Last updated on: 29 June 2012

Criminalisation of HIV transmission/exposure

Whether Specific law enacted: 
Number of people prosecuted: 
Number of people convicted: 
At least 2
Applicable law: 

Relevant Penal Codes of Estonia:

§118, 119 and 121 – causing health damage to someone.

§141 – rape.

This is not a HIV-specific law.

Only actual transmission is subject to prosecution.

Sentences range from a fine through to 15 years imprisonment.

Key wording in the law: 

§118. Causing of Severe Health Damage.

Causing of health damage to someone else is penalised with 4-12 years in jail, if it is causing a threat to someone’s life, severe physical disease, severe psychological disorder, discontinuance of pregnancy, a severe injury deforming significantly someone’s face or loss of an organ or its functioning.

§119. Causing of Severe Health Damage out of Negligence

Causing of severe health damage to someone else out of negligence is penalized with a fine or up to one year in jail.

§121. Physical abuse

Damaging the health of someone else, hitting, kicking or other form of physical abuse causing pain is penalised with fine or up to three years in jail.

§141. Raping

Having sexual intercourse with someone against her/his will or abusing her/his condition where he/she was not capable of understanding what is happening or expressing resistance is penalised with one to five years in jail. The same act is penalised with 6-15 years in jail, if the victim is under 18 years old, if the act is carried out by two or more people, if the act has caused the victim a severe health damage or the death of the victim, if the act has driven the victim to suicide or suicide attempt or if the act has been carried out by a person, who has previously already committed a rape.


From the responses received, it appears that precise information is not available for the number of people prosecuted for transmitting HIV in Estonia. However, the Ministry of Justice has previously reported having knowledge of two people being convicted prior to 2004. Whilst Information is kept for prosecutions and convictions of all people tried under the above laws, no separate HIV specific statistics are kept.

Our survey respondent reported that the only mentioning of HIV that they could find in recent years concerned a trial that took place in June 2007.  However that trial primarily concerned a robbery in which the defendant threatened the victim with assult by an HIV infected needle.  The outcome is unknown.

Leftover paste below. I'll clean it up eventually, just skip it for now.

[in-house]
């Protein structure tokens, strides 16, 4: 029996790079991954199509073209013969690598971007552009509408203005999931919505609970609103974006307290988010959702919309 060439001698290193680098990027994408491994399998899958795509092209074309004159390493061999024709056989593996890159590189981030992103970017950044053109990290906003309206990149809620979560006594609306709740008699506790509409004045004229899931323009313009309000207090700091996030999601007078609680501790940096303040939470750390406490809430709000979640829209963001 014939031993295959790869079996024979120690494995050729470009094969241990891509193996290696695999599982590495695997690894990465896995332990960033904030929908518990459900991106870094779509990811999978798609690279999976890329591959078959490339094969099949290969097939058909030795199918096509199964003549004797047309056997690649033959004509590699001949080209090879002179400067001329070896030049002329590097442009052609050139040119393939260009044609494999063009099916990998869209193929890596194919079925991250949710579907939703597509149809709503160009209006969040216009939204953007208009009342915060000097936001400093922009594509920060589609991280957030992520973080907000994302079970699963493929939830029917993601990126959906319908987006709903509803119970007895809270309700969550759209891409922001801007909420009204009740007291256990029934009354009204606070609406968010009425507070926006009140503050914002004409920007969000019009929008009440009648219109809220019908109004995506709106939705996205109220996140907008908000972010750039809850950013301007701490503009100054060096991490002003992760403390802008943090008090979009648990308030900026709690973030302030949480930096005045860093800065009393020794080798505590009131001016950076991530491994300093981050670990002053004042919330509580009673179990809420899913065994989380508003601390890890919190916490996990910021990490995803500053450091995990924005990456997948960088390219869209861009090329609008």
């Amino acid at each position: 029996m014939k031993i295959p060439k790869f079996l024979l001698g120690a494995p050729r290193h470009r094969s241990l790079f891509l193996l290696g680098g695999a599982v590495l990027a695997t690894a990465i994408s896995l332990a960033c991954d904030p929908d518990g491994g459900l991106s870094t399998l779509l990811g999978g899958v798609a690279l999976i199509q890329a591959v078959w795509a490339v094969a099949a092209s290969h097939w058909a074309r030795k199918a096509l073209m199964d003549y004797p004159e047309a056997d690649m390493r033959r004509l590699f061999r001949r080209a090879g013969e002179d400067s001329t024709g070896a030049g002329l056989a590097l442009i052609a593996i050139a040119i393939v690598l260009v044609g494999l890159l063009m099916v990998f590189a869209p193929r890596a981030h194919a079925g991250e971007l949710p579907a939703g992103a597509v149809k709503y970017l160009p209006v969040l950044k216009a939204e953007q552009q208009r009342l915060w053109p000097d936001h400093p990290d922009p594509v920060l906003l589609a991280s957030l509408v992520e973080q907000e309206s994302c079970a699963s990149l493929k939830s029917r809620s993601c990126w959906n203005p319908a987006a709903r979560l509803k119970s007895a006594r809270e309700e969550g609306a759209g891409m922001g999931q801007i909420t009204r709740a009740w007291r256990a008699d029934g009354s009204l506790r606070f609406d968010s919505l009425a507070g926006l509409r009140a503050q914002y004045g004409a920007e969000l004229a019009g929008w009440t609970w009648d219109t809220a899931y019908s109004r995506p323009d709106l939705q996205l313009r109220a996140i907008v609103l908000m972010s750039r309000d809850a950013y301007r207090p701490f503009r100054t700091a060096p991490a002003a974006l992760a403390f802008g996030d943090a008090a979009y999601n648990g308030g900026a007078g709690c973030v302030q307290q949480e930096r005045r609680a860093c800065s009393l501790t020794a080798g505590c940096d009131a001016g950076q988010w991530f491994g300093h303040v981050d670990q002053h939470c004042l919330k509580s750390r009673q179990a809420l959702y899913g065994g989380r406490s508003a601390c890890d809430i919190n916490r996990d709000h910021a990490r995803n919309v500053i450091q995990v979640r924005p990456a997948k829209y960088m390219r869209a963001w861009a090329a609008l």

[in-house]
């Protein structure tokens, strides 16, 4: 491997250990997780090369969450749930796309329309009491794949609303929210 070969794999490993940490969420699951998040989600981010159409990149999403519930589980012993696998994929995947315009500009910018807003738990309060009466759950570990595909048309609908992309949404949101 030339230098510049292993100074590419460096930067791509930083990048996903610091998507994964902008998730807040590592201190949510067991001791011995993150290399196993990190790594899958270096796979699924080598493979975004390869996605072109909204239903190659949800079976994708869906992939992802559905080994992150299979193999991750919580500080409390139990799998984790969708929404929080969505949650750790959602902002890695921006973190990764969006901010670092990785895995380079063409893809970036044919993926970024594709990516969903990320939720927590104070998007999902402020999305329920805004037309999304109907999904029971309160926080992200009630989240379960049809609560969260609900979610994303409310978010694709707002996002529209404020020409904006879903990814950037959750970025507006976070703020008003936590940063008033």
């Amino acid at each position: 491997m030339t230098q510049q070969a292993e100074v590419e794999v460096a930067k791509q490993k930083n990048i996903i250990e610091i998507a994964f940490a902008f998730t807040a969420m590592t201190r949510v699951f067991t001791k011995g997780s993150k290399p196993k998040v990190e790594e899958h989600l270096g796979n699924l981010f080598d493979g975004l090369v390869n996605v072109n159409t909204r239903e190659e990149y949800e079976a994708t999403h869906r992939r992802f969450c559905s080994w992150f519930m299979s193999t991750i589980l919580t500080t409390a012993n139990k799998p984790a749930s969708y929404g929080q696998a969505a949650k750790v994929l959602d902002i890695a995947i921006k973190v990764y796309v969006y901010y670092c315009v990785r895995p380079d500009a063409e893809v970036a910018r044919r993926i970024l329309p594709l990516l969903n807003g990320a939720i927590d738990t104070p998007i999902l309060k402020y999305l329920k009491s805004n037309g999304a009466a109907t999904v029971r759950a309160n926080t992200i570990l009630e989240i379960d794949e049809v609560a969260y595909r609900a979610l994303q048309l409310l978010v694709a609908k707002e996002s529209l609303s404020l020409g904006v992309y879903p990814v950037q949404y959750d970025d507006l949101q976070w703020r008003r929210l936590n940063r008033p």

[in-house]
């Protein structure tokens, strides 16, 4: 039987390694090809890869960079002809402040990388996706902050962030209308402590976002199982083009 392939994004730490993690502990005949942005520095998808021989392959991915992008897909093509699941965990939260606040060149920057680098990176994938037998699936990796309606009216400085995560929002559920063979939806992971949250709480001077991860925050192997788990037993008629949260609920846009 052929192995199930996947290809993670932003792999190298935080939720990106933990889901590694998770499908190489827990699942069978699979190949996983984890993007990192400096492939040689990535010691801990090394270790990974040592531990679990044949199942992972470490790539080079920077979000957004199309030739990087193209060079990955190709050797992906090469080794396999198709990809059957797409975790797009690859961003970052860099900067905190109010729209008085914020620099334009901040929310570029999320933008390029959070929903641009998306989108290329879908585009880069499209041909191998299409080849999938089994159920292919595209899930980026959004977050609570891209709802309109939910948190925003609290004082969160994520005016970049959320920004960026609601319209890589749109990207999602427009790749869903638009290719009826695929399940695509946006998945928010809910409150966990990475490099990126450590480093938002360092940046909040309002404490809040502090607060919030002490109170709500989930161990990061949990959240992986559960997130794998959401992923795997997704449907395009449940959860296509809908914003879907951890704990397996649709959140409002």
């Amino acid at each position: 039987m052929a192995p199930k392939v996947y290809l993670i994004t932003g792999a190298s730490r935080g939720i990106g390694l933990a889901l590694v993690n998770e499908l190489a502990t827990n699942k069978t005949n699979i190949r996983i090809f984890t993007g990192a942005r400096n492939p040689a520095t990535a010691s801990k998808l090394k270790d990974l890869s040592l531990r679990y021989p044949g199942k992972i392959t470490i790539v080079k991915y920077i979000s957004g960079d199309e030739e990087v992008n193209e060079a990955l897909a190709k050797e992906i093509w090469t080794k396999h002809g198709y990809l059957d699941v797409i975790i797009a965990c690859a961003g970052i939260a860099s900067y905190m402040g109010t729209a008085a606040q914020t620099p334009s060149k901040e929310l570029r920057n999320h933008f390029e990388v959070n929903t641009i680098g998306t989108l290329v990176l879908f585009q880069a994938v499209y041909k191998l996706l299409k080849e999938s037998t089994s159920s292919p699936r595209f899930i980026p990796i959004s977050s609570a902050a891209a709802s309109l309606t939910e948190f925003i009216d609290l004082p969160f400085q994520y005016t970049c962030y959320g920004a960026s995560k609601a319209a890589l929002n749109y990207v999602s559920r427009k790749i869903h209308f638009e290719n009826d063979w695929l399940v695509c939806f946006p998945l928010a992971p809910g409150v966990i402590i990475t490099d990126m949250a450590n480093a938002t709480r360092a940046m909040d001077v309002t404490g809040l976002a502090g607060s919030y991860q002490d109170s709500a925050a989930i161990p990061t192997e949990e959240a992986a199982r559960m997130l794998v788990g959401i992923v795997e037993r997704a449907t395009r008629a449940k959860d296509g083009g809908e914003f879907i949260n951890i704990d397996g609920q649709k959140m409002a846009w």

The two people for whom information is available for convictions were both men; one Egyptian and one Estonian. No information was provided about occupations of the people convicted.

Only actual transmission of HIV to another person is subject to prosecution.

Transmission of other sexually transmitted infections is subject to prosecution under the same laws.

Survey respondents/Organisations working on HIV and the Law: 

 Estonian Network of PLWHIV 

Further reading: 

Elektroonilise Riigi Teataja is a searchable database of the Riigi Teataja (the State Gazette) - Estonian language only. It is a free to use official resource that provides the details of current legislation on all subject matters on any given date. It is available at:

The Estonian Network of People Liviing With HIV has a online website in Estonian, Russian & English language versions and provides useful links.

Other laws and policies with an impact on responses to HIV

Laws and regulations relating to entry, stay or residence in the country: 

There are no restrictions for people living with HIV and AIDS. There are no specific legal regulations concerning people with AIDS.

Neither a medical certificate nor an HIV test result is required when entering the country. Foreigners with a known HIV infection are not subject to specific residence regulations. There are no regulations regarding the control, deportation or expulsion of those concerned.

Carrying antiretroviral medication for personal use: There is a regulation, currently only published in Estonian language: Quantities are limited. Importing larger quantities requires a permit by the State Agency of Medicines, . To grant a permit, the Agency requires the following information: patient name, quantities, pharmaceutical formulation, size and number of packagings and a doctor’s prescription. 

For updated information, please go to:

Laws relating to same sex, sexual relations: 

Male to Male relationships: Legal

Punishments for male to male relationships:  No law

Female to Female Relationships: Legal

Age of consent:  Equal for heterosexuals and homosexuals

Marriage and Substitutes for Marriage: No law

For updated information, please go to: